Trail length: 11 miles (loop)

This trail combo is your best option for a full-day redwood trek. It takes in several diverse ecosystems, including an undeveloped beach.

* For additional details and maps of these and other redwood trails, check out the website redwoodhikes.com — solid.

Redwoods for Superheroes (or Naturalists in the Know)

The locations of the tallest trees and most impressive groves are kept secret to protect the redwoods, their ecosystem, and inexperienced visitors alike.

In the words of Richard Preston, author of The Wild Trees:

…the truth of the matter is that redwood rainforest is exceedingly difficult to move through, physically. You get out in there, and it takes a physically fit person up to 12 hours to move two miles. You’re belly crawling, you’re crawling through thorns, your skin gets all bloody, you can’t see anything. It’s absolutely thick.

And then you come across these piles of redwood trunks that have fallen down like pick-up-sticks. These are trunks that are anywhere from eight to 12 feet in diameter piled up, and…you get a wall of wood that may be 30 feet tall. And as you climb over it, if you slip down into a crack, you can fall into the pile — 30 feet — and break your leg and never be heard from again.

Source: NPR

There’s also the fact that redwood country is bear and mountain lion country, too.

And on top of all that, trees are always growing and new groves are discovered frequently, so the official ranking of biggest and baddest is in constant flux.

Here are the most famous of the hidden titans.

Grove of Titans
Photo: M. D. Vaden of Oregon

Grove of Titans
Location: Jedediah Smith Redwood State Park

Discovered in 1998, this grove is said to have the biggest average tree size of any so far found. Its most famous resident is Lost Monarch, the most massive coast redwood known with a height of 320′ and a diameter of 26′.

According to Richard Preston, the grove lies at “the bottom of a hidden notch-like valley near a glade.”

Mario Vaden says, “Grove of Titans is across the water from the campground, on the west side of the Smith River,” and that it “extends through the confluence of valleys among flat, slopes and mounds.”

Atlas Grove
Location: Prairie Creek Redwood State Park

Knowledge of Atlas Grove dates to at least 1991. Iluvatar, currently the third-largest coast redwood by volume, is found here.

A careful study known as the Atlas Project was carried out recently in a portion of the grove to learn more about these giant trees and their habitat.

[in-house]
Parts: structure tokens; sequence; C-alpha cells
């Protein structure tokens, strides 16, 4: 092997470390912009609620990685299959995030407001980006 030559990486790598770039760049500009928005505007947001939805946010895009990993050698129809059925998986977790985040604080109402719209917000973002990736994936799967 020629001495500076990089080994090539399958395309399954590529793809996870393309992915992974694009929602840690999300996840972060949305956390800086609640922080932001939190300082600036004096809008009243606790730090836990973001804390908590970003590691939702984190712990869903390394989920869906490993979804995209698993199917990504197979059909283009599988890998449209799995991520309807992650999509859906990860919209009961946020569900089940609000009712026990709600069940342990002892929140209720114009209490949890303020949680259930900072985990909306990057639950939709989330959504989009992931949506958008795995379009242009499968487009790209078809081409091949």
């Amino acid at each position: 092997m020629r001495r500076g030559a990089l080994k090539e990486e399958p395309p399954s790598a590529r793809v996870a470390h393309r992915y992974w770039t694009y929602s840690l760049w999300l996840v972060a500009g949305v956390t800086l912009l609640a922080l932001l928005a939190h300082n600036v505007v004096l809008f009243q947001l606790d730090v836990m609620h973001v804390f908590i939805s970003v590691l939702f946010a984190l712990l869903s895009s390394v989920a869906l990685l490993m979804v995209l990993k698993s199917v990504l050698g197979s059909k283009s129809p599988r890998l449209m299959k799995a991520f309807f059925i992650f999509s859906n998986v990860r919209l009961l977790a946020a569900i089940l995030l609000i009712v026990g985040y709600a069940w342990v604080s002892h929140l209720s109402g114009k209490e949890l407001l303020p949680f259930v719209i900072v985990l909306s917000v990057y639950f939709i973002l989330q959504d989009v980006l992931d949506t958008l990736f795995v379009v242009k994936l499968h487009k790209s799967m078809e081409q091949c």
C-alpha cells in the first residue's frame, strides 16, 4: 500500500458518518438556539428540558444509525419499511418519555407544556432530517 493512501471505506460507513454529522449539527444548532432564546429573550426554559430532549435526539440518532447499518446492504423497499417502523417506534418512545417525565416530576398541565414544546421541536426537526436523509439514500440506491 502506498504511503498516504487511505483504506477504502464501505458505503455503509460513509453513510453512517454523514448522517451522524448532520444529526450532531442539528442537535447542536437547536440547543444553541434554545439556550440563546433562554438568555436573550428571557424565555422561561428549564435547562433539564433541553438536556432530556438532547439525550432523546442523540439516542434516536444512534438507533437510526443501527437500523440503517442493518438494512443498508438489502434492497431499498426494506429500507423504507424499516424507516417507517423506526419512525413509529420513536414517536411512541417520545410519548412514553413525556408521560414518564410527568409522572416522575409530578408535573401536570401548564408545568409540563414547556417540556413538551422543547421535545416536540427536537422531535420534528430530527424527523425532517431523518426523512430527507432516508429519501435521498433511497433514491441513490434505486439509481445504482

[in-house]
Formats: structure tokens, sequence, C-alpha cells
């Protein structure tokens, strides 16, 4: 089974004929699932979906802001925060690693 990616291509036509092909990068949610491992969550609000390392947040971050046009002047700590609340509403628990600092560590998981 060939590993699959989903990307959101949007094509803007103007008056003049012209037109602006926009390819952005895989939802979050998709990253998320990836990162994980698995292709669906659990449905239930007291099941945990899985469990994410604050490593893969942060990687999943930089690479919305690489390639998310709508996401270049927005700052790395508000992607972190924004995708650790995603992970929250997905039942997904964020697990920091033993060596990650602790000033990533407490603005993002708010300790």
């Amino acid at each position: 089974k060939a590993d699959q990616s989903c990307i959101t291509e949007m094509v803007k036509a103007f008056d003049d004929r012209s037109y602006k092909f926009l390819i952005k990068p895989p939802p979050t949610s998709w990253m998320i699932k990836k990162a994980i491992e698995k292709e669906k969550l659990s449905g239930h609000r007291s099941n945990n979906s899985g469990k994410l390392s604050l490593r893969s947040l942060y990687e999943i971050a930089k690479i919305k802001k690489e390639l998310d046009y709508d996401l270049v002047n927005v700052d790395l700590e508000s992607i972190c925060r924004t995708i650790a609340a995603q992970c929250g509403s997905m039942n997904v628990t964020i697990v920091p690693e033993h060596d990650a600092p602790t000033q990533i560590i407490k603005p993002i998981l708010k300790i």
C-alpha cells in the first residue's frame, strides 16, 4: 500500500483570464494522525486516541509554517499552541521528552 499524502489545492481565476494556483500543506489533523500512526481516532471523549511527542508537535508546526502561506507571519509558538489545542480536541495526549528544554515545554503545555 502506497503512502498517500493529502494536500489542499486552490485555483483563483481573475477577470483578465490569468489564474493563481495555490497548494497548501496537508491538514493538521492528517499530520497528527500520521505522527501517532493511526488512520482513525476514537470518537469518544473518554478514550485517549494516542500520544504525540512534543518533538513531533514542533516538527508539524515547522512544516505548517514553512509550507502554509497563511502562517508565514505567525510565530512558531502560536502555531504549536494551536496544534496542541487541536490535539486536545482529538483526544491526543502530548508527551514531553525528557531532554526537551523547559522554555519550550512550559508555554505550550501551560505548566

Hyperion: the tallest tree on Earth
Location: Redwood National Park

The current record holder goes by the name Hyperion and reaches a height of 379.1 feet. Standing at a remote, undisclosed location in Redwood National Park, it was found and measured just three years ago.

What descriptions there are of its position are quite vague: “in the southern section of the park,” “on a slope above a creek,” “too far from any trail to visit.” And capped off with, “Everyone who knows anything about this tree is sworn to secrecy.”

For an engaging account of one team’s search, check out Tom Clynes’ “Slippery Slope: In search of Humboldt’s giant Hyperion redwood.”

* Special thanks to Mario Vaden for allowing use of his photos here.

Community Connection

Make sure not to miss the companion Photo Essay: GIANT Redwoods, the Tallest Living Things on Our Planet

Have you hunted hidden redwoods? Stumbled on the location of Grove of Titans, Atlas Grove, or Hyperion? Trips wants to hear from you in the comments.

About The Author

Hal Amen

Hal Amen is a managing editor at Matador. His personal travel blog is WayWorded.

  • http://Backpackaustralia.net Ben | Backpack Australia

    Great post! For some disturbing reason I’ve always been really fascinated by big trees. There is something about thinking of how the enormous tree has evolved from a tiny, tiny nut, in to this freakly huge tree. And who am I kidding, Huge stuff kicks ass!

    Ben

  • http://milesofabbie.com Abbie

    Perfect timing – standing next to a giant redwood tree is on my recently published life list :)